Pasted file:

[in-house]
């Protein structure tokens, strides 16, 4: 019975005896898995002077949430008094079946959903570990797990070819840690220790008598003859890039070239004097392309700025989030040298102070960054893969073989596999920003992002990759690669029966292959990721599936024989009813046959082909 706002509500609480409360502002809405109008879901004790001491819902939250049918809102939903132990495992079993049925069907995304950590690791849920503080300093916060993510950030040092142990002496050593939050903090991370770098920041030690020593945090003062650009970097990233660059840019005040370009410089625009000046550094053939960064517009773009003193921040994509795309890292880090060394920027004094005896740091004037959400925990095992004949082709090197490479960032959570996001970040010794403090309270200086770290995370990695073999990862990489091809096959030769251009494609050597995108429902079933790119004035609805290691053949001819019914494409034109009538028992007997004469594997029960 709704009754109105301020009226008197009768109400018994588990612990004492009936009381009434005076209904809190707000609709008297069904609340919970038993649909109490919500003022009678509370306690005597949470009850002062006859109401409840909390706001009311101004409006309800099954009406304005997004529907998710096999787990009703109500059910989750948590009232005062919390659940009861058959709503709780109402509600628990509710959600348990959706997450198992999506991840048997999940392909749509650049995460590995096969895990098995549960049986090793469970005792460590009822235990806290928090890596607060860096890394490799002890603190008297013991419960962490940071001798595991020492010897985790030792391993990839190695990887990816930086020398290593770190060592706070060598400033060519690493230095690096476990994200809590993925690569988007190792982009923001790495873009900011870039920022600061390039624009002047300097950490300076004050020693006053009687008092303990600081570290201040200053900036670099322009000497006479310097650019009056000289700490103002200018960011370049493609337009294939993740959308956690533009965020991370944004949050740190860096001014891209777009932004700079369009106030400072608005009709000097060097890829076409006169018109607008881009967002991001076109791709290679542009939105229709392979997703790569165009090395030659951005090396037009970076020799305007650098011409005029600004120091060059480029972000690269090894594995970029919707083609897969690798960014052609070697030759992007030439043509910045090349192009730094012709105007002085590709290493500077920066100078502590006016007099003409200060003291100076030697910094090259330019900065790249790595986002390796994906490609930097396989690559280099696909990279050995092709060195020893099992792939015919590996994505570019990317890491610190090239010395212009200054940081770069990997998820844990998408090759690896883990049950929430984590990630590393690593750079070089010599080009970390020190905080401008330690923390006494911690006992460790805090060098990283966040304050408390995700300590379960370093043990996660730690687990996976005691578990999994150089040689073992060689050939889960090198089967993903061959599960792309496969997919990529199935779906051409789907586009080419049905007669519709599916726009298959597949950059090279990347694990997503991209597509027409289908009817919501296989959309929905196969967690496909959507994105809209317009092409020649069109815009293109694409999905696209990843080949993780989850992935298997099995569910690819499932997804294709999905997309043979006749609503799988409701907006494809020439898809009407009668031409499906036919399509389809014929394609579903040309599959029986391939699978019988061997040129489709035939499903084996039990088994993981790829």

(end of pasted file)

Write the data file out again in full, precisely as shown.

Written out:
[in-house]
């Protein structure tokens, strides 16, 4: 019975005896898995002077949430008094079946959903570990797990070819840690220790008598003859890039070239004097392309700025989030040298102070960054893969073989596999920003992002990759690669029966292959990721599936024989009813046959082909 706002509500609480409360502002809405109008879901004790001491819902939250049918809102939903132990495992079993049925069907995304950590690791849920503080300093916060993510950030040092142990002496050593939050903090991370770098920041030690020593945090003062650009970097990233660059840019005040370009410089625009000046550094053939960064517009773009003193921040994509795309890292880090060394920027004094005896740091004037959400925990095992004949082709090197490479960032959570996001970040010794403090309270200086770290995370990695073999990862990489091809096959030769251009494609050597995108429902079933790119004035609805290691053949001819019914494409034109009538028992007997004469594997029960 709704009754109105301020009226008197009768109400018994588990612990004492009936009381009434005076209904809190707000609709008297069904609340919970038993649909109490919500003022009678509370306690005597949470009850002062006859109401409840909390706001009311101004409006309800099954009406304005997004529907998710096999787990009703109500059910989750948590009232005062919390659940009861058959709503709780109402509600628990509710959600348990959706997450198992999506991840048997999940392909749509650049995460590995096969895990098995549960049986090793469970005792460590009822235990806290928090890596607060860096890394490799002890603190008297013991419960962490940071001798595991020492010897985790030792391993990839190695990887990816930086020398290593770190060592706070060598400033060519690493230095690096476990994200809590993925690569988007190792982009923001790495873009900011870039920022600061390039624009002047300097950490300076004050020693006053009687008092303990600081570290201040200053900036670099322009000497006479310097650019009056000289700490103002200018960011370049493609337009294939993740959308956690533009965020991370944004949050740190860096001014891209777009932004700079369009106030400072608005009709000097060097890829076409006169018109607008881009967002991001076109791709290679542009939105229709392979997703790569165009090395030659951005090396037009970076020799305007650098011409005029600004120091060059480029972000690269090894594995970029919707083609897969690798960014052609070697030759992007030439043509910045090349192009730094012709105007002085590709290493500077920066100078502590006016007099003409200060003291100076030697910094090259330019900065790249790595986002390796994906490609930097396989690559280099696909990279050995092709060195020893099992792939015919590996994505570019990317890491610190090239010395212009200054940081770069990997998820844990998408090759690896883990049950929430984590990630590393690593750079070089010599080009970390020190905080401008330690923390006494911690006992460790805090060098990283966040304050408390995700300590379960370093043990996660730690687990996976005691578990999994150089040689073992060689050939889960090198089967993903061959599960792309496969997919990529199935779906051409789907586009080419049905007669519709599916726009298959597949950059090279990347694990997503991209597509027409289908009817919501296989959309929905196969967690496909959507994105809209317009092409020649069109815009293109694409999905696209990843080949993780989850992935298997099995569910690819499932997804294709999905997309043979006749609503799988409701907006494809020439898809009407009668031409499906036919399509389809014929394609579903040309599959029986391939699978019988061997040129489709035939499903084996039990088994993981790829």